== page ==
Paul Douglas On Weather
See more of the story

Some Southern Minnesota Storms Friday

We are tracking the potential for a few isolated showers and storms on Friday across central and southern Minnesota throughout the day. It will not be sectioned off to just in the afternoon hours - at least one model has the activity continuing from Thursday Night across the region in the morning hours. Morning temperatures start off in the upper 60s and low 70s with highs climbing to the low 80s.

The best chance of those showers and storms at times throughout the day will be across central and southern Minnesota - particularly from St. Cloud southward. Highs will generally be around average across the entire state, from the 60s along parts of the North Shore to the 80s in southern and western Minnesota.


Sunny Saturday, Storms Sunday

As we look toward the weekend:

  • Saturday: Saturday will be the driest and sunniest day of the weekend, with highs in the mid-80s. It also won't feel that sticky out as dew points will only be in the mid-50s.
  • Sunday: We will be watching the potential of storms at times during the day - some of which could be strong to severe. This looks like it could be in two rounds - one early in the day (which would have a lesser chance of being strong), with a second expected late in the day into the evening/overnight. Highs on Sunday will be warmer, and it will also feel stickier with dew points rising through the 60s during the day.
  • Monday: If you're taking an extended weekend that lasts into Monday, we will be watching a few more chances of showers and storms, especially to our north. Temperatures and dew points will depend on the timing of a front (the same one which drives the storm chance late Sunday), but dew points will likely be falling throughout the day.

As mentioned above, some of the storms across the state into western Wisconsin on Sunday could be strong to severe, with the equivalent of a Slight Risk (threat level 2 of 5) in place. Damaging winds would be the primary threat at the moment, but we can't rule out some large hail and isolated tornadoes as well. Stay tuned over the next several days for the latest information.


Trending Drier - Bring On The Storms!
By Paul Douglas

"What time will it rain at my home, Paul. Preferably down to the second." OK. How long will your commute take today? How many calories will you consume? What time will you sneeze? Some things are unknowable, in spite supercomputers and Doppler.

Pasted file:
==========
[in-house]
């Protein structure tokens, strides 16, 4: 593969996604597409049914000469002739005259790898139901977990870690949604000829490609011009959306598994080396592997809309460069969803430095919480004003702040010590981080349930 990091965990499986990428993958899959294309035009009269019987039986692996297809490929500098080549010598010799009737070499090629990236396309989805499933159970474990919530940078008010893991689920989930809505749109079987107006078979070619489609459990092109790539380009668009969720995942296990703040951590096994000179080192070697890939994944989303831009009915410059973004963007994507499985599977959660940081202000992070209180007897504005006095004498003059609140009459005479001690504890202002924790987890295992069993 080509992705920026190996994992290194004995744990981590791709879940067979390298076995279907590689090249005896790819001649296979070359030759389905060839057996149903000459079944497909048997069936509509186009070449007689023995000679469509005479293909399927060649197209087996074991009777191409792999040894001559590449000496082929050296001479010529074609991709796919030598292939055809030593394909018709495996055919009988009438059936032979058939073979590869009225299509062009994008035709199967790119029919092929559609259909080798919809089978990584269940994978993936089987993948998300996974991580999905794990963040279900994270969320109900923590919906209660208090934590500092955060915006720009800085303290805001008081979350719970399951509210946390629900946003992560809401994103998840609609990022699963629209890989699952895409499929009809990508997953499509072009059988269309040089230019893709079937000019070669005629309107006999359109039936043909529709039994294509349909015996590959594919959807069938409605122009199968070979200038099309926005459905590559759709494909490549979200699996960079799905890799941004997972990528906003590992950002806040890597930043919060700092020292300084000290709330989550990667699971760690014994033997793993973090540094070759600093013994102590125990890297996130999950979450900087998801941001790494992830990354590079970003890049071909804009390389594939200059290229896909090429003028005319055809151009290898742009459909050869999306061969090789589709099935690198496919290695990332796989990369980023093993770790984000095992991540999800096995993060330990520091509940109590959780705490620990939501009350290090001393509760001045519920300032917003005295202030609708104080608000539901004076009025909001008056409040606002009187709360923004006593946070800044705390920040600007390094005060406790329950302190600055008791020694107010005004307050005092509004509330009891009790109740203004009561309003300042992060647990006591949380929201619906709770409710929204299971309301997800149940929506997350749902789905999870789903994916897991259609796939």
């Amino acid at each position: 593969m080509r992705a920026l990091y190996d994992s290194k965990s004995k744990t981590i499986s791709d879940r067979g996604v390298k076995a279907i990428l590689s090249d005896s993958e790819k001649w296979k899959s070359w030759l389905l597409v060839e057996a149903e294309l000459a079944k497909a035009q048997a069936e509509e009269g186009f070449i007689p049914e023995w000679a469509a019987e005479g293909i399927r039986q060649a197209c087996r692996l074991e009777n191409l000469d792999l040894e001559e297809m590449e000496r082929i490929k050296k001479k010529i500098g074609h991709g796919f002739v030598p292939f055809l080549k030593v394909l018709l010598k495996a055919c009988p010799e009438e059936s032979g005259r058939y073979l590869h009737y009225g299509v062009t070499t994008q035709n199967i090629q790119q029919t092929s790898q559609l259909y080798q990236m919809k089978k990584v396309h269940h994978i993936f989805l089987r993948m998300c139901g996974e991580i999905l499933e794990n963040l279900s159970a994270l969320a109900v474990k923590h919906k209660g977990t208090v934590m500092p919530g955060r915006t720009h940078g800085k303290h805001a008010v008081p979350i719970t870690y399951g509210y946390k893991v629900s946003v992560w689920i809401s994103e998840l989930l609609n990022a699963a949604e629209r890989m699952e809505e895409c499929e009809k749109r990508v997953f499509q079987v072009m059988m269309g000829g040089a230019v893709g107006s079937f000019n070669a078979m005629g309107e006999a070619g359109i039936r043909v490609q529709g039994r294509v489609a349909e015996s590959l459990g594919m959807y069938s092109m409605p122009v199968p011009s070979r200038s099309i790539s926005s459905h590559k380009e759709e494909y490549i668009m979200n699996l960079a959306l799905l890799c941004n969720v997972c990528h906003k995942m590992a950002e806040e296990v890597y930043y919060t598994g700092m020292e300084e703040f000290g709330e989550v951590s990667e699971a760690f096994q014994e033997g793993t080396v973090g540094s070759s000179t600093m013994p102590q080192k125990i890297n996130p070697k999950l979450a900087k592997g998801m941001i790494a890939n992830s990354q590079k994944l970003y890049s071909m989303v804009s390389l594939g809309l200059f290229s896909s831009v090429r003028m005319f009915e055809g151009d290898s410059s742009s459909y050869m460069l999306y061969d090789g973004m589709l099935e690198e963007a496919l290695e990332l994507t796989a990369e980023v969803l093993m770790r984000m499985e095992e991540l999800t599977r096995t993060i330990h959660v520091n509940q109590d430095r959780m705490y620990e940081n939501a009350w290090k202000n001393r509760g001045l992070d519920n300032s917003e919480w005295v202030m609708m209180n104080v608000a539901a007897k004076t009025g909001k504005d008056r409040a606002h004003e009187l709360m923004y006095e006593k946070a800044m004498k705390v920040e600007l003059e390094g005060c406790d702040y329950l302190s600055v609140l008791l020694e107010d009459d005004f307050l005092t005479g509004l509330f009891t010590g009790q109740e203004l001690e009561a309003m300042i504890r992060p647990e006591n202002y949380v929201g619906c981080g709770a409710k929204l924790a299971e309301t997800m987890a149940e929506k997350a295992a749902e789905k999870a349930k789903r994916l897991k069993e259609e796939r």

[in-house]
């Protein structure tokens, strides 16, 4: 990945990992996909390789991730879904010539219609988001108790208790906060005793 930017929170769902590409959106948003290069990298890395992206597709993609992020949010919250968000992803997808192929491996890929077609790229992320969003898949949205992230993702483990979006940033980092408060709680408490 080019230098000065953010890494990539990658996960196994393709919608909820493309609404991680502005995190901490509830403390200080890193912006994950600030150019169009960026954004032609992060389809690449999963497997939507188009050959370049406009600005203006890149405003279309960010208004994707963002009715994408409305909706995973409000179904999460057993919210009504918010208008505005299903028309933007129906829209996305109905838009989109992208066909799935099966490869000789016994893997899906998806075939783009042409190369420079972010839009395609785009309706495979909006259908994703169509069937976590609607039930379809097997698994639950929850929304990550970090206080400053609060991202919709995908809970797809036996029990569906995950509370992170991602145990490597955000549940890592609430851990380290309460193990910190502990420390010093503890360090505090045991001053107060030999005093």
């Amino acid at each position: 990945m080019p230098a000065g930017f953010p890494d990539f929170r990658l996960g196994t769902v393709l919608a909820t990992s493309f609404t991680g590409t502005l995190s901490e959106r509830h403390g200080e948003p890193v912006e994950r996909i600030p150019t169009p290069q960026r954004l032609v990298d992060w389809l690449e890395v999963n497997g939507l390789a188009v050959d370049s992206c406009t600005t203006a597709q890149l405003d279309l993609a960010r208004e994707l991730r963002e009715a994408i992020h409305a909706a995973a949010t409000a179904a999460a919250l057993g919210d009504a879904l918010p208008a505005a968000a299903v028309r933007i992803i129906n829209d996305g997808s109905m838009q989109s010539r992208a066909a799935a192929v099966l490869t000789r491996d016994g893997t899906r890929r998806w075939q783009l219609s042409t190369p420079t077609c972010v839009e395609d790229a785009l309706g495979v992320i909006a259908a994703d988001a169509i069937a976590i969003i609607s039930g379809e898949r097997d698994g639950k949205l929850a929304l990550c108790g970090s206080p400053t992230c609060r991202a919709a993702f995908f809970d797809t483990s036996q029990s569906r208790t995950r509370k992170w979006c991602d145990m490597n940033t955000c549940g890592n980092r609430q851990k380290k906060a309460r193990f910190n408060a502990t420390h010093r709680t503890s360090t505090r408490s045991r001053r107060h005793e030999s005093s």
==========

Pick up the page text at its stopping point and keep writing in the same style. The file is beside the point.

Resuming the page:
I have a fair number of weather apps on my phone (mainly for radar). Apps are digital snacks, fast-food for all of us who suffer from short attention spans. There is still a place for meteorologists to connect the dots, choose the right blend of weather models, and explain what's happening, and why. And no, we can't time rain down to the minute. If only.

A few T-showers may sputter over southern Minnesota today but warm sunshine will be the rule most of the weekend with highs well into the 80s - and a few boisterous storms rolling through town Sunday night.

We need that moisture. It's drying out rapidly, and another spell of 90s by mid-July won't help. We seem to be sliding into drought. I hope I'm wrong. Pray for a few sloppy thunderstorms.

What time? Good luck.


Paul's Extended Twin Cities Forecast

FRIDAY: Some sun. Storms south. Wake up 70. High 86. Chance of precipitation 40%. Wind NE 7-12 mph.

SATURDAY: Partly sunny, lake-worthy. Wake up 66. High 88. Chance of precipitation 20%. Wind SE 7-12 mph.

SUNDAY: Sticky sunshine. T-storms at night. Wake up 70. High 91. Chance of precipitation 70%. Wind S 10-20 mph.

MONDAY: Still stuffy. Late PM T-storm. Wake up 73. High 89. Chance of precipitation 40%. Wind NW 10-20 mph.

TUESDAY: Sunny, drier and less humid. Wake up 70. High 83. Chance of precipitation 20%. Wind NW 10-20 mph.

WEDNESDAY: Warm sunshine, quite pleasant. Wake up 68. High 85. Chance of precipitation 10%. Wind N 5-10 mph.